A three-year-old Dublin girl with Cerebral Palsy has been given the gift of life-changing surgery for Christmas, thanks to the generosity of others.
Niamh O’Leary was told that her daughter, Ailbhe, would be in a wheelchair for the rest of her life.
But the brave little girl, from Swords, now has the opportunity to travel to America for an operation which could help her walk for the first time.
The trip was made possible after an online appeal raised almost €60,000 in the space of two weeks.
Niamh told Dublin Gazette: “We will never be able to properly thank everyone for what they have done. I can’t explain how much it means to us and to Ailbhe.
“It sounds like a cliche, but for our family it really is like a Christmas miracle.”
Ailbhe was diagnosed with a severe form of Cerebral Palsy called spastic diplegia at ten months old when a brain injury at birth was detected by medics.
Ailbhe’s illness means she suffers from high muscle tone, stiffness, low mobility and pain and cannot walk independently – but it doesn’t stop her from living life to the full.
Proud Niamh, from Broadmeadows in Swords, revealed: “She loves wearing her Wonder Woman costume and she really is a little Wonder Woman.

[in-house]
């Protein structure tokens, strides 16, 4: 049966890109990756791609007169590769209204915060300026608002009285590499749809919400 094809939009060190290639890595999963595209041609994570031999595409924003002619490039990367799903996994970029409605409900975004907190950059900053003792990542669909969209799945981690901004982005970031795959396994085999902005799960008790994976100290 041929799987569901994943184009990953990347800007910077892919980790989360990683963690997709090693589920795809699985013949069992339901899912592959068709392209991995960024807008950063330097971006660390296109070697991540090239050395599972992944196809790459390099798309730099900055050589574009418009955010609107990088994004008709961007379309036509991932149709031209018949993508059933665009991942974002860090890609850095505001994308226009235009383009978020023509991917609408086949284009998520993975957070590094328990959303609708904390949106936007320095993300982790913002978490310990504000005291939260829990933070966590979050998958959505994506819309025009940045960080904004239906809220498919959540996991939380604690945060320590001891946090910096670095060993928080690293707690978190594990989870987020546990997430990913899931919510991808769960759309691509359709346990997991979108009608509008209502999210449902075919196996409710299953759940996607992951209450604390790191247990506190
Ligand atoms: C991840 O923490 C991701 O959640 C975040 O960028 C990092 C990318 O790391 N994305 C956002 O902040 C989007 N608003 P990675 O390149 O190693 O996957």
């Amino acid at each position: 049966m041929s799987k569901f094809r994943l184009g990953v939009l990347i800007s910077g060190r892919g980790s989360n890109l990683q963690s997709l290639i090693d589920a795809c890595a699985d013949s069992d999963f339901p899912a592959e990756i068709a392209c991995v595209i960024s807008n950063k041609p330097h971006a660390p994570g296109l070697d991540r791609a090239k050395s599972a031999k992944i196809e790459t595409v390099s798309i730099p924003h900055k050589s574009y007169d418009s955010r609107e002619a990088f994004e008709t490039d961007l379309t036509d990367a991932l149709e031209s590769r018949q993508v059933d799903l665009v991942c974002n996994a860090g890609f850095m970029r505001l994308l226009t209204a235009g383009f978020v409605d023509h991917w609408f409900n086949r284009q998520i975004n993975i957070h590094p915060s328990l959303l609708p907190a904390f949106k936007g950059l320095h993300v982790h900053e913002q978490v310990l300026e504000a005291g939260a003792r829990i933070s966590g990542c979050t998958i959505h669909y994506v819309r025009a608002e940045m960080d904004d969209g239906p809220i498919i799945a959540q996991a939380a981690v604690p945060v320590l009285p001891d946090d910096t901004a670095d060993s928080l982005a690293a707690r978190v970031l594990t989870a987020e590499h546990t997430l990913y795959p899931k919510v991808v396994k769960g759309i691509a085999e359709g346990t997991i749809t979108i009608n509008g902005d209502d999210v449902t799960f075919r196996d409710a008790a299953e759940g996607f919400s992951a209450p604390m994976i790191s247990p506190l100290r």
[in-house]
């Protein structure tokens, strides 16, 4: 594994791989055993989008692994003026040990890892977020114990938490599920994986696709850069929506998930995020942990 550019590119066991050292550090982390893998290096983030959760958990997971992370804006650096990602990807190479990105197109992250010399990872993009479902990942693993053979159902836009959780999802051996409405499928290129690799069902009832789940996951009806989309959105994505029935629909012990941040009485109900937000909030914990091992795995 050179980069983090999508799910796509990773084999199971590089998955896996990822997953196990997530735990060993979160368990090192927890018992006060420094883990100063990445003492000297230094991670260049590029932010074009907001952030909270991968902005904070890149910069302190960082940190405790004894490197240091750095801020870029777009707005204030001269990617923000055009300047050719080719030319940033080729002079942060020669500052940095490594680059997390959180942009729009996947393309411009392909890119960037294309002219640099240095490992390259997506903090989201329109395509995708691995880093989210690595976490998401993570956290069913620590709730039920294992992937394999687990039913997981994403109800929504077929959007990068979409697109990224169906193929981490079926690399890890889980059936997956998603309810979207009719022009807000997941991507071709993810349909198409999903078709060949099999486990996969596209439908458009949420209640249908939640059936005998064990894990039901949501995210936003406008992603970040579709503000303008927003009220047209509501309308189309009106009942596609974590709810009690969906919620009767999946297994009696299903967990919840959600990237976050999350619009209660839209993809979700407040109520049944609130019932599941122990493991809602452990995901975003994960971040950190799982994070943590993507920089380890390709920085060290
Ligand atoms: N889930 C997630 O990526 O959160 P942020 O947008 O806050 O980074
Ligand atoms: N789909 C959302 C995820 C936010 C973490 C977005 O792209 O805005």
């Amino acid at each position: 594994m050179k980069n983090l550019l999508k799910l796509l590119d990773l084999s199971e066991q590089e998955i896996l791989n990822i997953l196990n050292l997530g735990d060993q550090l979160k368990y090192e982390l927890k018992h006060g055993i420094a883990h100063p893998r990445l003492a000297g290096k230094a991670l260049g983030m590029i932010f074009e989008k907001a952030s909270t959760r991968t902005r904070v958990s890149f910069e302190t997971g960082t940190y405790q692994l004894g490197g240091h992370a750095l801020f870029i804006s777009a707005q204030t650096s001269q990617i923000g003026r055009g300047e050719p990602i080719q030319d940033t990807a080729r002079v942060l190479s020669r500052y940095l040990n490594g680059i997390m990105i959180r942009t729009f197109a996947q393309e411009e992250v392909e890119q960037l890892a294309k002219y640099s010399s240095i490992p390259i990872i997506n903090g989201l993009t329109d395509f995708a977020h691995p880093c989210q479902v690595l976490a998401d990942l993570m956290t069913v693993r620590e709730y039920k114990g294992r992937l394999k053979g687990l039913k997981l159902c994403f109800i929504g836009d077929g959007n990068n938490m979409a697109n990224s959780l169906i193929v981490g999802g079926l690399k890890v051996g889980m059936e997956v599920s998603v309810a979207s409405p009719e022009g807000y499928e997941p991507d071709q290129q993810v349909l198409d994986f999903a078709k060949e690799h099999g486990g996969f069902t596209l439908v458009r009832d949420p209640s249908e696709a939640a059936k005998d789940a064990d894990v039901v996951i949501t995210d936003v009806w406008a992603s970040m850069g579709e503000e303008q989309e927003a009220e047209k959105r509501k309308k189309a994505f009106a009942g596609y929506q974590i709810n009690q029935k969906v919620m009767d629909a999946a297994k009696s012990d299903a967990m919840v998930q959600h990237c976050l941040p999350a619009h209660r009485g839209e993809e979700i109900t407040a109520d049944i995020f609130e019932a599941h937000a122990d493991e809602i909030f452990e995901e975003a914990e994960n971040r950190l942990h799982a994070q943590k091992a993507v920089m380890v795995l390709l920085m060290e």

“She’s full of determination. She genuinely never stops smiling. She’s such a happy person, although now she’s beginning to notice that she’s a bit different.”
Niamh admitted that her only child’s innocent verdict on her condition almost reduced her and dad Barry, from Whitehall, to tears.
She said: “When we found out we could go to America we were talking to her about hospitals and the doctor and going on an airplane.
“She said to me: ‘Yes mammy, because Ailbhe’s legs are broken’.”
The family will fly out to St Louis on February 1 and Ailbhe’s selective dorsal rhizotomy surgery with Dr T S Park is scheduled for February 6.
Dr Park, who has carried out more than 4,000 successful operations, thinks Ailbhe is an excellent candidate for the procedure, which will leave her free of pain.
Niamh said: “This surgery isn’t a cure, you can’t cure Cerebral Palsy. After we come home, there will be lots of physiotherapy and treadmills and vibration plates.
“We’re talking months or maybe years until she’s able to walk independently. But Ailbhe is a fighter, and we’re determined to make the most of the surgery.”
Sadly, Niamh’s mother passed away earlier this year, and the family are planning a quiet Christmas to remember Ailbhe’s beloved ‘Granny Liz’.
Niamh said: “In a way, I think none of this would be happening without her pulling strings up above.”
A fund remains open to help with Ailbhe’s ongoing journey, and you can follow her progress on Facebook and Instagram at ‘Ailbhe’s Wish to Walk’.
To donate online, see the GoFundMe page here.